(Repeats story that ran on Feb 3)
* Wedded to coal energy, Poland balks at draft EU climate
* Latest tiff between eurosceptic Warsaw, Brussels
* Polish resistance on climate isolates it within EU
By Alissa de Carbonnel
BRUSSELS, Feb 5 Poland is threatening to
challenge a draft European Union climate law in court, EU
documents seen by Reuters show, in its latest move to slow an EU
campaign against global warming that Warsaw sees as a menace to
its coal-powered energy industry.
In what Polish diplomats describe as leverage for talks now
under way on how to spread the burden of EU climate goals among
member states, Warsaw is opposing the legal basis for the rules
- a battle it could take to the European Court of Justice (ECJ).
It puts Poland at odds with the rest of the 28-nation bloc,
deepening fears in Brussels for the EU's ability to take the
lead if U.S. President Donald Trump rows back, as he has warned,
from global diplomacy to tackle climate change.
The EU's climate talks aim to strike a burden-sharing deal
to uphold its pledge made as part of the global climate change
deal reached in 2015 in Paris to slash greenhouse gas emissions
by at least 40 percent below 1990 levels by 2030.
Climate rules touch a raw nerve in Poland, however: Over 80
percent of its energy comes from high-polluting, coal-fired
plants and the conservative Law and Justice (PiS) party, elected
in 2015, campaigned on a pledge to defend the coal industry.
Warsaw's opposition to EU climate goals is driven by a wider
anger on the part of the eurosceptic government at EU complaints
that its policies are eroding Polish democracy, including steps
to limit the independence of the judiciary and media.
"But to challenge the legal basis (of EU climate policy) is
extreme even for Poland," one EU official told Reuters.
An EU document seen by Reuters, in which Poland outlines its
position for other member states, takes issue with the "legal
basis and global context" of the climate change draft.
Warsaw proposes to strike from the title and preamble to the
draft any mention that it aims to fulfil the EU commitment to
the Paris Agreement, saying the wording is "too far-reaching"
and raises doubt about the voluntary nature of the global pact.
It also cites an article in EU treaties that says rules on a
nation's "choice between different energy sources" can only be
adopted with the unanimous consent of the bloc's 28 nations,
which would bypass the EU's environmentally-minded parliament.
Polish diplomats pushed to append this same wording to the
EU's ratification of the December 2015 Paris accord to curb
"We were the troublemakers there, no doubt," a Polish
diplomat said, adding that its new protest was only an opening
gambit in the early stages of negotiations.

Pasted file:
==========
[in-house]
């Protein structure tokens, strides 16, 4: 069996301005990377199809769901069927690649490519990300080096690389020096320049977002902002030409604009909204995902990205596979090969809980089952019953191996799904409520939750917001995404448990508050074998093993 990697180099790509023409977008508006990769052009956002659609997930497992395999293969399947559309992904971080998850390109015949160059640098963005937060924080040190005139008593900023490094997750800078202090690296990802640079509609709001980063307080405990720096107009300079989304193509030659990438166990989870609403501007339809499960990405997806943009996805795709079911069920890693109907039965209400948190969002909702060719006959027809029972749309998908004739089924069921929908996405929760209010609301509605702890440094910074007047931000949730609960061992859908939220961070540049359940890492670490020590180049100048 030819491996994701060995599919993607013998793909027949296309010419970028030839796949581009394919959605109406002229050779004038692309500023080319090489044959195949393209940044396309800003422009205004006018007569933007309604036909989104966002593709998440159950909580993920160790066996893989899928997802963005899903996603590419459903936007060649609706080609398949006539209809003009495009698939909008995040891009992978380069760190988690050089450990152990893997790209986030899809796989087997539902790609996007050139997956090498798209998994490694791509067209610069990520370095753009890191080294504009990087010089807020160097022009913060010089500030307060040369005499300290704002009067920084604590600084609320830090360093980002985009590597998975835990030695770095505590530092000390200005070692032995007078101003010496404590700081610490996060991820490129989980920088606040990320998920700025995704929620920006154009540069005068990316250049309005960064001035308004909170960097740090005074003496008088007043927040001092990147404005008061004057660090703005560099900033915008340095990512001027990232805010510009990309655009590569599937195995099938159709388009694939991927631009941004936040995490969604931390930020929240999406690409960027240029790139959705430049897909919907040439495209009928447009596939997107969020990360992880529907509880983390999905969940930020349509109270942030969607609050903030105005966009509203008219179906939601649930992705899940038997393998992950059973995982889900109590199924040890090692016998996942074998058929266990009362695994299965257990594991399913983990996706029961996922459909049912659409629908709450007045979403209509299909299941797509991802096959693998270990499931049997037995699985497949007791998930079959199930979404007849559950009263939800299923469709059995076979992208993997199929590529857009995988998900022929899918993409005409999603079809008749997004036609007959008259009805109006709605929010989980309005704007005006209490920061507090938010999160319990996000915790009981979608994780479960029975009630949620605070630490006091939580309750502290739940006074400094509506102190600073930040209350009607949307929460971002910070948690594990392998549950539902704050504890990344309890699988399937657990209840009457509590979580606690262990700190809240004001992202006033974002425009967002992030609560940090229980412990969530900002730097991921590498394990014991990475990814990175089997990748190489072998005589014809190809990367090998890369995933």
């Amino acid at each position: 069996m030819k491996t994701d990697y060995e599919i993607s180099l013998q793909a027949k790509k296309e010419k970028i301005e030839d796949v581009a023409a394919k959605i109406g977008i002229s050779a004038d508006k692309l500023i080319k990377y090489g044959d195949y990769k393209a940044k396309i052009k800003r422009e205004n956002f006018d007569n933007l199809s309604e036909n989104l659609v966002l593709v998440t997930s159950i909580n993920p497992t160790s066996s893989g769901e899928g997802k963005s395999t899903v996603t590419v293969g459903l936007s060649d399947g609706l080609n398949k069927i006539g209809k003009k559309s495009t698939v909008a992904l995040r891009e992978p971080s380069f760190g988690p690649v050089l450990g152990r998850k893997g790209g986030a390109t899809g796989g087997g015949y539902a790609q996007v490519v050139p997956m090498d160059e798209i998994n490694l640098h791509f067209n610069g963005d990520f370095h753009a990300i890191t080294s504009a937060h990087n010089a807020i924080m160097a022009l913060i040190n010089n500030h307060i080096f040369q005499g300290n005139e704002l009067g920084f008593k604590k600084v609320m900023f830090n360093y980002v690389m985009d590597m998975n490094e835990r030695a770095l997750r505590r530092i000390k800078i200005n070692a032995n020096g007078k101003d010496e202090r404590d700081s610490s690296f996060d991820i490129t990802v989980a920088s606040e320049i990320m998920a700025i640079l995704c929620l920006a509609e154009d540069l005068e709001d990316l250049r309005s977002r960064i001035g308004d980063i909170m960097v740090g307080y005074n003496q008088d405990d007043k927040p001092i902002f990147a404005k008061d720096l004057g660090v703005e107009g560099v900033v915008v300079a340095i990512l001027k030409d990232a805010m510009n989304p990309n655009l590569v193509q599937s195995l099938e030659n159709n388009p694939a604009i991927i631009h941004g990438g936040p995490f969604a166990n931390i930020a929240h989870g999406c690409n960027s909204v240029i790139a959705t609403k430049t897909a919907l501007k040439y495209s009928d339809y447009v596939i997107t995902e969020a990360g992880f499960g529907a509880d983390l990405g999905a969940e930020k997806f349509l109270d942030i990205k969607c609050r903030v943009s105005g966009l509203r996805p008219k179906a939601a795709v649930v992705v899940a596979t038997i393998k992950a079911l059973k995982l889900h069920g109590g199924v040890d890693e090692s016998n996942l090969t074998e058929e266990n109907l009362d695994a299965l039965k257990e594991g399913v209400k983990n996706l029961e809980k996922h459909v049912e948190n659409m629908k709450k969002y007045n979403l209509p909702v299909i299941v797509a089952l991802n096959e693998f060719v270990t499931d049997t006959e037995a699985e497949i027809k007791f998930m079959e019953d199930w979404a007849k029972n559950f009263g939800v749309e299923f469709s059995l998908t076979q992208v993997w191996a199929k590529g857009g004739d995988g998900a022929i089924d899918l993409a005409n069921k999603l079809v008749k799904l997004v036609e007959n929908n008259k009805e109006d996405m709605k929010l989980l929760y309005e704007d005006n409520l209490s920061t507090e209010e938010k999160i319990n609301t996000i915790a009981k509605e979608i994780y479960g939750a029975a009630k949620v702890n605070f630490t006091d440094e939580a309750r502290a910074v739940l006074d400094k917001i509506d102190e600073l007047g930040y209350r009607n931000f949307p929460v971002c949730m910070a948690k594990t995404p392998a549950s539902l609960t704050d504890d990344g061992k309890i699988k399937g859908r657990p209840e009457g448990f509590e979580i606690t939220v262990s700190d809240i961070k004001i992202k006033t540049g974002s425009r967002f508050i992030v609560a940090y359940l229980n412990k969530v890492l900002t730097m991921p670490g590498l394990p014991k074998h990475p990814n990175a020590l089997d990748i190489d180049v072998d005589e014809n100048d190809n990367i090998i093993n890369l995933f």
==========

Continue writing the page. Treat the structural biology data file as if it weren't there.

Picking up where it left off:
A spokeswoman for the European Commission said it was
confident of the legal grounding for its climate change bill.
"It's a bluff (by Poland)," said another EU official, though
adding that the EU executive was still concerned it may cause
market uncertainty. "The minute they get what they want, they'll
drop it. For them, it's an issue of national pride."
There is precedent suggesting Poland's action is serious: It
has separately sued at the ECJ to undo an EU reform of the
carbon market that adds to costs of burning fossil fuel.
Under the PiS government, Poland has become the first in the
EU to be put under European Commission watch to ensure it sticks
to the rule of law and democratic principles.
Warsaw's intervention on climate, critics say, has only
stoked these tensions. "What they're doing nationally,
eliminating a proper democratic process, is totally unacceptable
in Europe," said Gerben-Jan Gerbrandy, a Dutch lawmaker who is
steering the draft climate law through the EU parliament.
EU diplomats say they are growing weary of Polish truculence
not just on climate but other policies key to EU cohesion, like
migrant quotas that Brussels wants every member state to accept.
"I'm not going to cry for them; they've gotten a lot of
sweeteners already," one EU diplomat said.
At Poland's behest, European leaders were left unpicking the
minutiae of energy policy at a December summit meant to tackle
EU divisions over migration, Britain's vote to exit the EU, and
how to handle an increasingly assertive Russia to the east.
"For many months now, Poland only ever appears on our agenda
over their domestic problems," another EU diplomat said.
But under the shadow cast on multilateral cooperation by
Trump and Brexit, some worry other EU member states will rally
around Poland's proposals to dilute climate law.
"It's going to be crucial that the secession of Britain
doesn't allow the less progressive voices on climate within the
EU to gain traction," said Gregory Barker, climate change
minister under former British prime minister David Cameron.
(Additional reporting by Gabriela Baczynska; editing by Mark